The second cluster consists of the African and the South Asian accessions, which apparently appear to be closely related to each other. And the last cluster included accessions mostly from the America continent where more than 63% of them were from Mexico. Even though it has not yet been clarified, Mexico is believed to be the origin of the C. moschata
due to its archaeological clues and the presence of a various landrace that represents the high genetic diversity [18
]. According to the previous studies, we expected that the last cluster would have the highest genetic diversity. However, based on the results of genetic analysis, it showed the biggest genetic diversity in the second cluster rather than the third cluster, that Mexico belongs to. Therefore, Africa and South Asian countries, especially India, were also thought to need to be carefully considered as the origin of C. moschata
Based on the genetic diversity of the entire germplasm, we selected 67 representative accessions to establish the core collection of the C. moschata for the final purpose. In order to construct the core collection in this study, the large number of 2071 high-quality SNPs were considered, and phenotypic validation were also performed to ensure that we obtained a good representative.
The traits assessed in this study are important quality factors for the grafting, the cultural management, and the seed production, which can be considered as important targets in the rootstock breeding. The seedling characteristics of the rootstock, such as the small cotyledon and the short hypocotyl are taken into the primary target trait in the rootstock breeding. Since the main purpose of this study is to select the core collection that can be applied to the rootstock breeding through creating new gene pools, the above phenotype data would be practically applicable to choose the appropriate parental germplasm.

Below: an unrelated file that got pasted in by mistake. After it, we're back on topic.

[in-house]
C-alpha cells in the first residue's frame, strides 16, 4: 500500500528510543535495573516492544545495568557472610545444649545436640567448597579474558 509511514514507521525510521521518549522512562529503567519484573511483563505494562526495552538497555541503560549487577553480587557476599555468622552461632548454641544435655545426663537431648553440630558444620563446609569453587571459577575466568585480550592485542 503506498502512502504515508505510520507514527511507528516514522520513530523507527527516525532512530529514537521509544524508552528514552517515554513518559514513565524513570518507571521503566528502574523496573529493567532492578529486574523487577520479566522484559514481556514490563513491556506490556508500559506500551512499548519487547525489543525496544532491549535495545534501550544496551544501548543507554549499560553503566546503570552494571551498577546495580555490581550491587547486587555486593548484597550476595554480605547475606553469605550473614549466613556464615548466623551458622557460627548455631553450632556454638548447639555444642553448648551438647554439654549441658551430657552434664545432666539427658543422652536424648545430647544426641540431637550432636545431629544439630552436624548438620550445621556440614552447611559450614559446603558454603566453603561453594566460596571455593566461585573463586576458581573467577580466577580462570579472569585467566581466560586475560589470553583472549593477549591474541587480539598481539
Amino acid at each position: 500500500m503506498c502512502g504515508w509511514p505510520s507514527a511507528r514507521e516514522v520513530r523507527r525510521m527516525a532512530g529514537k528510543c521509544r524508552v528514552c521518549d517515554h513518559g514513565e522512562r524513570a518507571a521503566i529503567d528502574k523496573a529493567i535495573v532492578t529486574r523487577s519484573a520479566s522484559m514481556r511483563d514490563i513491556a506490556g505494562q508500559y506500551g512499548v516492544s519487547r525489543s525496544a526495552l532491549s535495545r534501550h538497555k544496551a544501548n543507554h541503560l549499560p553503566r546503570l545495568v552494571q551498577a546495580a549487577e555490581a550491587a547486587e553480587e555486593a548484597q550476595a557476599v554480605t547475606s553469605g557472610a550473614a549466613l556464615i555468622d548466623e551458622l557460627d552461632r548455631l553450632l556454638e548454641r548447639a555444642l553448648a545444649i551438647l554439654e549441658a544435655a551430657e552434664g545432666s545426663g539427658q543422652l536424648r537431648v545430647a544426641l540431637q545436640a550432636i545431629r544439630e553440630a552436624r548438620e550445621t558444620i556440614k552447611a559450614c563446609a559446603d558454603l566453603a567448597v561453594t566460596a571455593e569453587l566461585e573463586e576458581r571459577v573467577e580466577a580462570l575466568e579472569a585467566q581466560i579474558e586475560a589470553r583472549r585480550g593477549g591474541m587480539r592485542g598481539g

Actually, it takes a lot of time and effort to obtain consistent phenotypic data from a large number of germplasms of C. moschata
because of their growth habits and the requirement of a large cultivation space. It could be explained that research that uses expressive phenotypic data obtained under the same environmental conditions is very rare [13
]. Nevertheless, the phenotype evaluation in more than 600 accessions has been conducted over three years in this study, which was not only used as indicators in the selection of core collection but also would be useful for various further association studies. According to the results, the phenotypic distribution of the core collection mostly covered the entire germplasm variation, and it was thought that the core collection could represent the entire collection even in the level of the morphological diversity.
The large amount of genotypic and phenotypic data from this study would help to understand the genetic structure and the diversity of the C. moschata, and it could be practically applied in molecular breeding through further association studies.
4. Materials and Methods
4.1. Plant Materials and Phenotypic Evaluation
The total of 610 C. moschata
accessions, which were originally from 42 countries, were collected from the National Agrobiodiversity Center Rural Development Administration (RDA) in Korea and the Agricultural Research Service (ARS) of United States Department of Agriculture (USDA). The scientific name and the origin of each accession were identified by referring to the passport data of the offering institute. However, some of them exhibited characteristics that differed from the general characteristics of the species. Additionally, in the genotype we identify genetic differences based on population structure, phylogenetic tree, and PCA. Therefore, it was excluded from the core collection construction. The number of SNPs and accessions used in each analysis were mentioned in the results section. The accession name, and the geographic locations are listed in Table S1